"This is breaking our heart, we would love to stay here. We knew coming into this that business is seasonal and for the first three winters things worked out great.

"In fact, even now I have bookings for over 200 afternoon teas that will take us right up to March, but unfortunately because of the impact of the development for The Open, we have been forced to put the business up for sale."

Winter or summer, the lifeboat station in Portrush is ever ready. While the number of call-outs at this time will be fewer, when the calls do come their very nature brings challenges.

Karl O'Neill is a lead lifeguard superviser in Portrush and a volunteer RNLI lifeboat crew member. He said: "Winter or summer we operate a 24-hour service, but in the wintertime our callouts tend to be commercial fishing vessels that have lost power and take a bit longer, we are out in a bit more swell, rougher seas.

"Portrush is very popular with local surfers, body-boarders and stand-up paddle boarders throughout the year, so it is not out of the ordinary for us to get calls to help people who have gotten into difficulties or injured themselves.

"Safety is paramount for our crews and we strap ourselves to our seats, but in the wintertime you definitely need a strong stomach because we can be out in very difficult conditions and at times we could be out for anything up to 20 hours.

"The personal protection equipment the RNLI provide is second to none so the cold temperatures don't tend to be a problem.

"I have been a volunteer for 13 years now, and to be honest when the pager goes off, even if it is cold and wet, I just get on with it."

While the weather has a big impact on the day-to-day lives of traders and those working for the RNLI, local people out walking said winter brings a different vibe to Portrush, which isn't necessarily a bad thing.

Among them are Edwina and Trevor Milliken, who visit Portrush two or three times a week during the winter.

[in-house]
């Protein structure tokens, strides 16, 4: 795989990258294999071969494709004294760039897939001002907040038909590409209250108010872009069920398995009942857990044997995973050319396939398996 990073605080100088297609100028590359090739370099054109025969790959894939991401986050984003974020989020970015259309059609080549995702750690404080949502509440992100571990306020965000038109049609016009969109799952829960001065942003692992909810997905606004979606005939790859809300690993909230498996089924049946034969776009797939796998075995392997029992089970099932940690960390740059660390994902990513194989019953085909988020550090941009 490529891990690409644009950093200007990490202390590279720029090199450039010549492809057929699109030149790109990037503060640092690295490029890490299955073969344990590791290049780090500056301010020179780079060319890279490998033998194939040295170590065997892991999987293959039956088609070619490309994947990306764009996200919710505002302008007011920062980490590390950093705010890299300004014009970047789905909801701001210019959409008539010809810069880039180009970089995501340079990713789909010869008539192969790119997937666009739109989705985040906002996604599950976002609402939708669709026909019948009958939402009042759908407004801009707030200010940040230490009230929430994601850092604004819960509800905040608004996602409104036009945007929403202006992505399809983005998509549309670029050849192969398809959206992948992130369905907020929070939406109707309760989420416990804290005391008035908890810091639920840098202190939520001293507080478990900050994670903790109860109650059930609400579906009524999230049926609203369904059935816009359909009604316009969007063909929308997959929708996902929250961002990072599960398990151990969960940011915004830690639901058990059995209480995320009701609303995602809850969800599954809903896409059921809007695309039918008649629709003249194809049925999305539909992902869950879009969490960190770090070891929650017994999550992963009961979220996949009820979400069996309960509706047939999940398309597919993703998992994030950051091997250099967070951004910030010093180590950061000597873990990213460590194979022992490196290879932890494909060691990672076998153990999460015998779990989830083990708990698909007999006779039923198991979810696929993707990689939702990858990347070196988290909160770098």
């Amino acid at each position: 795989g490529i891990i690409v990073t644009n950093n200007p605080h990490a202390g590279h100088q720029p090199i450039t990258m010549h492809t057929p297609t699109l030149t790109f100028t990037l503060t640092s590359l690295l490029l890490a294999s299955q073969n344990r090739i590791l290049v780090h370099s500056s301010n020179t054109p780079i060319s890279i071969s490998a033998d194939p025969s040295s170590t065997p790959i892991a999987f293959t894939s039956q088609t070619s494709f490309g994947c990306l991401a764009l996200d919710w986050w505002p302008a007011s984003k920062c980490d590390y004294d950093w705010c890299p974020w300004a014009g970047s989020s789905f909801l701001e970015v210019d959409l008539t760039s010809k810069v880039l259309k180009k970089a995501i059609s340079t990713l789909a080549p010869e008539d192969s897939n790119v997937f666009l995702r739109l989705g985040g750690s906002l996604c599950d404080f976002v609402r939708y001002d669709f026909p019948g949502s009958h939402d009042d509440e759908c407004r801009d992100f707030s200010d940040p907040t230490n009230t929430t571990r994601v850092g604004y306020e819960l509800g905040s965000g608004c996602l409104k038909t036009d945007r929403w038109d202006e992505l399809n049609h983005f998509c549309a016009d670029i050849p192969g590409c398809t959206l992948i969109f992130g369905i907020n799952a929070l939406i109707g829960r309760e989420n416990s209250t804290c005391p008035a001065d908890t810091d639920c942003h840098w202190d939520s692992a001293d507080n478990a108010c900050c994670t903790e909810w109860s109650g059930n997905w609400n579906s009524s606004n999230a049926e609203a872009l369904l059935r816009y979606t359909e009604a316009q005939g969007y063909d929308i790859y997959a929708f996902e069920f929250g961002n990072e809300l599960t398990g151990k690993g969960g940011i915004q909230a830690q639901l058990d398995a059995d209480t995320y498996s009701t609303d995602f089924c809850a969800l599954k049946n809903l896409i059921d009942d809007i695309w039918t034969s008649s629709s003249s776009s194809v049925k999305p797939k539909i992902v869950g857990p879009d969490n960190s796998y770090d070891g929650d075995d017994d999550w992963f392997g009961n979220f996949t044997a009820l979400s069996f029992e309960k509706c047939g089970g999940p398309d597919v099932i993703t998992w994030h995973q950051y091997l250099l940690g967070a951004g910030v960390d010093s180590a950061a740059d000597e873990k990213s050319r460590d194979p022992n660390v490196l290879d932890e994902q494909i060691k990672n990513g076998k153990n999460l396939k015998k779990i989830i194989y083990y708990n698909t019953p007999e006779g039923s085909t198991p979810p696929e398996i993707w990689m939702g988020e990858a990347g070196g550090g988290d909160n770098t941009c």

Edwina said: "Portrush is beautiful even in the winter and a great place to come to enjoy the fresh air and sea walks and the scenery is beautiful.

"We walk right up to Ramore Head and back, which would be a good hour's walk, but we call in for lunch in one of the many restaurants."

James Marshall from Cullybackey has had a caravan in Portrush since 1988 and takes full advantage of that, no matter what the season is.

He said: "Summers in Portrush are great and we wouldn't think of going anywhere else. Our caravan looks out to the sea and that is a view that never gets boring, winter or summer.

"Summer is great but it is nice here in the winter too because it is a wee bit quieter, there is just something about Portrush that draws us here, no matter what time of the year."

A few miles down the road in Portstewart, at the renowned Morelli's ice-cream parlour/restaurant, the huge queues that stretch out on to the street at the height of summer have disappeared as the temperature has dropped. Manager Amy Platt said: "In the summer it is literally mayhem here, people are queued out the door and right up the street and that continues right up to 11 o'clock at night.

"There are days we can't even see out to the street because there are so many people, so it is very different to how things are in the winter months.

"Our quiet time is getting shorter and shorter and I would say the season now runs from March or April right up to October.

"The two weeks before Christmas is the quietest time of the year for us but then there's Boxing Day, which is like a busy Saturday at the height of summer.

"I think by that stage people want to get out for a walk and they call in for an ice-cream and a coffee. January is another dead time for us, but that's always the way."

Maureen McDowell is a lifelong resident of Portstewart and, along with her friend Joy Cromie, has never lost the joy she feels walking along the promenade of her home town.

She said: "Portstewart is a great place no matter what time of the year, but I do prefer the buzz of the summertime. But the number of people coming here in the wintertime is growing and I think that's because of the number of coffee shops that have opened and stay open in the evening.

"It used to be in winter it was very dead, but that's changing."